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Due diligence (financial and legal)

Once the institutions have decided on their preferred course of actions it is recommended that they complete their own initial financial appraisal.


The decision to merge should be informed by a detailed risk analysis. The risk analysis will be informed by a review of the prospective partners, referred to as due diligence. This exercise builds the knowledge base that each of the merging partners has about the other and should help to build trust. It is important to know if there are any 'deal breakers' that could lead to a challenge to the merger progressing.

Equally it is important that the boards have acted appropriately in a merger or federation scenario and explored all known risks and opportunities before reaching a decision. Due diligence generally refers to financial due diligence but boards will also need to consider legal (and property) due diligence. Appropriate external, independent financial and legal advisors should be appointed to carry out this work.

It is common for both parties to jointly appoint an advisor (one for financial and one for legal) to report on each entity and on the viability of merged entity. In some circumstances institutions may seek to pursue their own due diligence exercise on the other party or parties. Where this is likely to cost more than appointing a single advisor for all merging colleges, SFC will want to consider carefully the case for the additional investment.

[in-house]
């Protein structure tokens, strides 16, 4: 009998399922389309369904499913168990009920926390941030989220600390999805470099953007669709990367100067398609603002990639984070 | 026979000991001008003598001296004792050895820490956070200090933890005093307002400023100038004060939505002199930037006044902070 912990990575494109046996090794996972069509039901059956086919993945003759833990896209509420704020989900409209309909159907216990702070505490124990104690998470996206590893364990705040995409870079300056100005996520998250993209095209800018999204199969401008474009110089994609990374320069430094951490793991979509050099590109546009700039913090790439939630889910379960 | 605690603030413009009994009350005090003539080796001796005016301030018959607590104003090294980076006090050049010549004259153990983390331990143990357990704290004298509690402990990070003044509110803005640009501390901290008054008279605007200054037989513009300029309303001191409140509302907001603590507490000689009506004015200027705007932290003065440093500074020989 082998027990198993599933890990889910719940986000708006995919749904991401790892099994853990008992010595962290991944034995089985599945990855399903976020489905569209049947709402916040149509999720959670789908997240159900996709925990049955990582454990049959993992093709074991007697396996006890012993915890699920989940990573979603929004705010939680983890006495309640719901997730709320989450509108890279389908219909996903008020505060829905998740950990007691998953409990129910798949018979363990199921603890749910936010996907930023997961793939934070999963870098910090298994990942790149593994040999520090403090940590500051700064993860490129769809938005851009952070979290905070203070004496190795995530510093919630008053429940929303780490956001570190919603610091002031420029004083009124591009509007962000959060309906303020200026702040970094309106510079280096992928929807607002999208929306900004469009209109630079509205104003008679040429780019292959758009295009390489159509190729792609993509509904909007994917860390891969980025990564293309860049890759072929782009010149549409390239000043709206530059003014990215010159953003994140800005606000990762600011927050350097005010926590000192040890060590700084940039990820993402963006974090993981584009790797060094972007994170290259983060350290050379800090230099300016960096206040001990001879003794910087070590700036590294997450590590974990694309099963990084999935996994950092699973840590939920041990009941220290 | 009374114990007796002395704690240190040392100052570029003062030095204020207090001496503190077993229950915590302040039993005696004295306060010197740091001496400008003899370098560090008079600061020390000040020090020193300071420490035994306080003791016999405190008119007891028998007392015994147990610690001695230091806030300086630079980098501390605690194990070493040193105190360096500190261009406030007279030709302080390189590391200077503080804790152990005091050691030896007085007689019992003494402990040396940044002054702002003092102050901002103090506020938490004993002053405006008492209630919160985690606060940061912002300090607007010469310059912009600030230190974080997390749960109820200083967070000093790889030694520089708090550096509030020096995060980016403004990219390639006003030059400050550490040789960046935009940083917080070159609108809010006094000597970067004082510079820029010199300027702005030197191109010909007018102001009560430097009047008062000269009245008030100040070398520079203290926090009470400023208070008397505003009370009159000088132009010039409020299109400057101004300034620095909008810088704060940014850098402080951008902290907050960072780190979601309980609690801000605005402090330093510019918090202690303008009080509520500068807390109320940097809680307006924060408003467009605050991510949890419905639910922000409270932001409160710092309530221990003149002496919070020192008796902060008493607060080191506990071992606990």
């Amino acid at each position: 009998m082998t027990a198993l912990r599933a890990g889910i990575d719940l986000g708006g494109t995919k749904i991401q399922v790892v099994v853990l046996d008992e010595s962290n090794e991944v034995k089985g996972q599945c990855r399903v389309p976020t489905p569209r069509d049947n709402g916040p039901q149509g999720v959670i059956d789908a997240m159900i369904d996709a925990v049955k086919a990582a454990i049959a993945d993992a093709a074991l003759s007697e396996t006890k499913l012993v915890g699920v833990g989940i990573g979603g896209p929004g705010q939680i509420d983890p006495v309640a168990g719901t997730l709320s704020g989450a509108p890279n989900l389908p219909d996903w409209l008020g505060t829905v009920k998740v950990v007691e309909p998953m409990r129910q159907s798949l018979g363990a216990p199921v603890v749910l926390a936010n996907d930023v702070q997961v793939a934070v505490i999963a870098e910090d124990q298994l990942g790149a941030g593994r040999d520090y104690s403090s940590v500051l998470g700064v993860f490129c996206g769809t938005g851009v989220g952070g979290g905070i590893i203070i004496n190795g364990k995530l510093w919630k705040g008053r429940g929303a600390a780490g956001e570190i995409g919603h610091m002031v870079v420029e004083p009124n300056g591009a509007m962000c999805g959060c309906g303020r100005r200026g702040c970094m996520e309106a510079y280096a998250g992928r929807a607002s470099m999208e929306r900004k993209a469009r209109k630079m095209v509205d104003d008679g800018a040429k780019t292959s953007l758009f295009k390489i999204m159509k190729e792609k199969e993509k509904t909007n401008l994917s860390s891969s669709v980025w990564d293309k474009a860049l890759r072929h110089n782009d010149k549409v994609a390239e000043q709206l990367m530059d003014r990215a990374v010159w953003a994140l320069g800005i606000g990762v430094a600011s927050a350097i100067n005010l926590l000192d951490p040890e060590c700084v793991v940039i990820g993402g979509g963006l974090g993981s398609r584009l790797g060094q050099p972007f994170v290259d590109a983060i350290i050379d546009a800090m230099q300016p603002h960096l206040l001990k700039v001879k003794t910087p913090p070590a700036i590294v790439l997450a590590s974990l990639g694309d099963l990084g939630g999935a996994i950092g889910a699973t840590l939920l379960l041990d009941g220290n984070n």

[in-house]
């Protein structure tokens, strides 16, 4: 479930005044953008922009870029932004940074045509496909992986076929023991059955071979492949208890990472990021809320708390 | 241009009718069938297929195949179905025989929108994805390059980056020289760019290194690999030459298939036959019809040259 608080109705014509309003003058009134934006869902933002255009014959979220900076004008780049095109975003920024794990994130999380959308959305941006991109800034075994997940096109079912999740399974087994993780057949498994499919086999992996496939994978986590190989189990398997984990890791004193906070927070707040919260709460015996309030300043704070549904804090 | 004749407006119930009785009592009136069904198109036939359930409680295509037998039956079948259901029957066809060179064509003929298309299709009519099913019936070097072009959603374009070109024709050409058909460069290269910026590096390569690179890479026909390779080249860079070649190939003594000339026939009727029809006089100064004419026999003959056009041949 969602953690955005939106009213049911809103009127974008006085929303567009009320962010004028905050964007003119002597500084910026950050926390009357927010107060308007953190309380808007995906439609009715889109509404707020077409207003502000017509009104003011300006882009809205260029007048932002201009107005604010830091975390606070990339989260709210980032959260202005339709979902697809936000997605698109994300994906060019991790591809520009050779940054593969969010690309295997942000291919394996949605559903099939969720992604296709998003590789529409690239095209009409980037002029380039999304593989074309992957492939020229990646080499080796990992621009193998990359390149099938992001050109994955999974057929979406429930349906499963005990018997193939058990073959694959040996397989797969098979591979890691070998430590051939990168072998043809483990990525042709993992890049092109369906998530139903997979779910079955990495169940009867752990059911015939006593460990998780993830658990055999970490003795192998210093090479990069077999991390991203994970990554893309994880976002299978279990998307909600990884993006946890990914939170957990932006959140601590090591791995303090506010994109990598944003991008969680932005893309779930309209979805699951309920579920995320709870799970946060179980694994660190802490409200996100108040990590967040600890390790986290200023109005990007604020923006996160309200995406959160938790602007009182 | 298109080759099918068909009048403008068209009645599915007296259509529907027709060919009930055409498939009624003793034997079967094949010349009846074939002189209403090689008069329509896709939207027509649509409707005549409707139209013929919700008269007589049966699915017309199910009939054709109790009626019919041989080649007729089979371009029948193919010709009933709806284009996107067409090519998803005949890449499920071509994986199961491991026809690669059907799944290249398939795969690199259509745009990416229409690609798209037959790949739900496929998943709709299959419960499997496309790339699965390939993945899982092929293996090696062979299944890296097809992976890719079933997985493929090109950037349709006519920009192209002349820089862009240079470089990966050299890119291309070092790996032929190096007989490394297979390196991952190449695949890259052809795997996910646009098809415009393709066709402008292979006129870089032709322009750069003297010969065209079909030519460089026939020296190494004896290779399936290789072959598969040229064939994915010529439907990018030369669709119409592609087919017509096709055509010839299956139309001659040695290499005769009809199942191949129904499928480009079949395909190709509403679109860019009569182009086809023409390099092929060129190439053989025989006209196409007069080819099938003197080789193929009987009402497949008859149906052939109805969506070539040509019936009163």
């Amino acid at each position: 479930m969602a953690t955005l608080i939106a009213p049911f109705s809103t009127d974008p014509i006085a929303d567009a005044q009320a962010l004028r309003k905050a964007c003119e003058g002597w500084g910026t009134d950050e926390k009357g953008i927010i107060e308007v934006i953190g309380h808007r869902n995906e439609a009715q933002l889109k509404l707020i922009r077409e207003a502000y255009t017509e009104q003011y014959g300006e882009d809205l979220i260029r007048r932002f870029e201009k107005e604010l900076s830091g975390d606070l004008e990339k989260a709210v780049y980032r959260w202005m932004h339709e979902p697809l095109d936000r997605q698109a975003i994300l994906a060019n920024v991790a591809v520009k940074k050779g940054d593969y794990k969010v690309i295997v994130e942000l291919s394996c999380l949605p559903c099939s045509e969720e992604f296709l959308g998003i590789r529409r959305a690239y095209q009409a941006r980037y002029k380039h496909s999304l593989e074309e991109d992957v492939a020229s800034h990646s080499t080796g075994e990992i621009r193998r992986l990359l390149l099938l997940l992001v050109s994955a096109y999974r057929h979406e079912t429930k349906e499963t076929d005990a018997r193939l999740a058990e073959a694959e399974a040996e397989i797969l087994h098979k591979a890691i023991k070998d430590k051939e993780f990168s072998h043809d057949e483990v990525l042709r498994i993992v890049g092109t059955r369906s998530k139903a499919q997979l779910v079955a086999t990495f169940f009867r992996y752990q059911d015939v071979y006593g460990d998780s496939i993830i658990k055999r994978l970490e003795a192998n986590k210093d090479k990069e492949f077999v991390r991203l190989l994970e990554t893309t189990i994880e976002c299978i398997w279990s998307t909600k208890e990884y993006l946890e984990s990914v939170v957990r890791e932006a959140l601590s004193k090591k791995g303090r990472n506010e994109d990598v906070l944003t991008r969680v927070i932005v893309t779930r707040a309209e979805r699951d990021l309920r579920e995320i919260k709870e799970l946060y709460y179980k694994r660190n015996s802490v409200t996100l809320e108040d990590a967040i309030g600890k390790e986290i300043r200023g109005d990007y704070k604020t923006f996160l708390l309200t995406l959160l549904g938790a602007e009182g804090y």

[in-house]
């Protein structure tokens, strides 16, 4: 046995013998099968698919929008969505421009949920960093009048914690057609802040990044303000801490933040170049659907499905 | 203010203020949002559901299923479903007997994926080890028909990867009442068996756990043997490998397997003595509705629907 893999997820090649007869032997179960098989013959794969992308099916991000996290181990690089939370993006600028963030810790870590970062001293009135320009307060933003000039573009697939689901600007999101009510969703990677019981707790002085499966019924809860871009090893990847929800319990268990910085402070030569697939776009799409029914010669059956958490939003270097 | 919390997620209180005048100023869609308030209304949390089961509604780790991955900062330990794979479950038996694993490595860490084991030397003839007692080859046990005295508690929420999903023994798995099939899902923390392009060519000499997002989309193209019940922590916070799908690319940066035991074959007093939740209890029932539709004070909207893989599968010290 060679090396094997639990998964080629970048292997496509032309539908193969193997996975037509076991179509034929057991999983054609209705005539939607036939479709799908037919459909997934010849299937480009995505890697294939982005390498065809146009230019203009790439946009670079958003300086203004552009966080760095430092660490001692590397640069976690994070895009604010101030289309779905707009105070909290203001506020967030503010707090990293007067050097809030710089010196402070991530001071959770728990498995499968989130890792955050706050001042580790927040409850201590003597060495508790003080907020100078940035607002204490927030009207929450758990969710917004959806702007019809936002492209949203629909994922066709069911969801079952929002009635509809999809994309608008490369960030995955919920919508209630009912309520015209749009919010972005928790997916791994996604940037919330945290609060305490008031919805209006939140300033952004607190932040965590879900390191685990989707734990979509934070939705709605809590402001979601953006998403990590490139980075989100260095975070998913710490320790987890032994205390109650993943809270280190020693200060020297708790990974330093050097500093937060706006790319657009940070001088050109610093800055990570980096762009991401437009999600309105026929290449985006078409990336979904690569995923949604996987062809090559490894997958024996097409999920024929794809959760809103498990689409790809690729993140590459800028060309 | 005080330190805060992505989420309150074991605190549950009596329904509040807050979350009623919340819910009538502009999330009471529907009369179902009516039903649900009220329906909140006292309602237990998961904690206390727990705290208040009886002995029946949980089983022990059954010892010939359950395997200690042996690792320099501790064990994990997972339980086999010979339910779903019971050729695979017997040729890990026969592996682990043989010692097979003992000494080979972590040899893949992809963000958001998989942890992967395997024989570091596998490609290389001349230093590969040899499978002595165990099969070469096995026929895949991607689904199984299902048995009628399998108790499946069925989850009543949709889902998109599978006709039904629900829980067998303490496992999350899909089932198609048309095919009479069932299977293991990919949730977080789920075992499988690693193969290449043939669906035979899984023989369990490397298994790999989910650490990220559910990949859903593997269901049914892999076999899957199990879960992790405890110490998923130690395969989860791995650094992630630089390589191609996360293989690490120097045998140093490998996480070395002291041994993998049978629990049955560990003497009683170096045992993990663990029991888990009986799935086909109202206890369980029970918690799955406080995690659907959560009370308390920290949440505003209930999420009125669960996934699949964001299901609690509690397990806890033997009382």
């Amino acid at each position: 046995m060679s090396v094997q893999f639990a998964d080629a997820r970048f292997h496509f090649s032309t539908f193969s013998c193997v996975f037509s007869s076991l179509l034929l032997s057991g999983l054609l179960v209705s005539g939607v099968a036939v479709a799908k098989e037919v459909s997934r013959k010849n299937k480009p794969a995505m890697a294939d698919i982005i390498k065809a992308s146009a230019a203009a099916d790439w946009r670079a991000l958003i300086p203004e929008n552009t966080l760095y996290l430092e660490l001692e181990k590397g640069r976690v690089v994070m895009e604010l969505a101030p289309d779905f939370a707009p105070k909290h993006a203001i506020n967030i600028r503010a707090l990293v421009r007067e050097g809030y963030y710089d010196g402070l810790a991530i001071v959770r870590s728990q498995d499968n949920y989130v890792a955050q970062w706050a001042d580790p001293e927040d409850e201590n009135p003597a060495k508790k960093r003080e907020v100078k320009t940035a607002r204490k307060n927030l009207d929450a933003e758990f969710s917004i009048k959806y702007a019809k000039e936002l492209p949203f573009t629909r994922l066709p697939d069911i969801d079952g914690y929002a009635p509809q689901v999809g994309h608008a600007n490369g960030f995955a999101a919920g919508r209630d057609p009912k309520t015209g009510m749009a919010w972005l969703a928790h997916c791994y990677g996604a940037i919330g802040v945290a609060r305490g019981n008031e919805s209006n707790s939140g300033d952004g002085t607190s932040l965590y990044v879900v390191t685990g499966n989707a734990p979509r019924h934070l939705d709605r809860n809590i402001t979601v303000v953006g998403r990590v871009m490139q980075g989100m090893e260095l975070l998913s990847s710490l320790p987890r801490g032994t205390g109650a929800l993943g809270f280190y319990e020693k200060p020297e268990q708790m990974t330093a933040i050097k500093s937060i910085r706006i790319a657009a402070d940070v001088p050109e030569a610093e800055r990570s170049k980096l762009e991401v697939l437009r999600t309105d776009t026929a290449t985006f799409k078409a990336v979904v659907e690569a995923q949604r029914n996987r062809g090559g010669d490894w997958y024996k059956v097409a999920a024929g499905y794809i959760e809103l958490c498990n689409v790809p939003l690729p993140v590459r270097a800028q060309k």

What will the legal and financial due diligence include?

The financial due diligence exercise will include a review of the following:

  • History and activities of the college
  • Accounting policies
  • Audit issues
  • Financial accounting and control systems
  • Financial performance
  • Consideration of assets and liabilities
  • Cash flows
  • Taxation
  • Pensions and pension accounting
  • Risk management
  • Post-merger financial and operational planning

The legal due diligence exercise will report on the legal affairs of the college and will include:

  • A review of leases and title deeds held
  • A review of any ongoing litigation
  • A review of staff terms and conditions
  • TUPE considerations
  • Intellectual property rights
  • Insurance
  • Health and safety considerations
  • Consents
  • Corporate structure

Whilst the themes above would form part of any legal and financial due diligence exercise, consideration should also be given to undertaking a culture review at an early stage. The existing culture that partner organisations bring to the new institution will have a considerable impact on its success.

Example invitation to tender for a financial and legal due diligence

Example of Invitation to Tender for Due Diligence [Word]

Example of Invitation to Tender for Due Diligence [PDF]



This guidance was developed in 2012 and will be reviewed.

Your feedback is important so let us know where you have used it or how it can be improved by contacting Linda McLeod, email: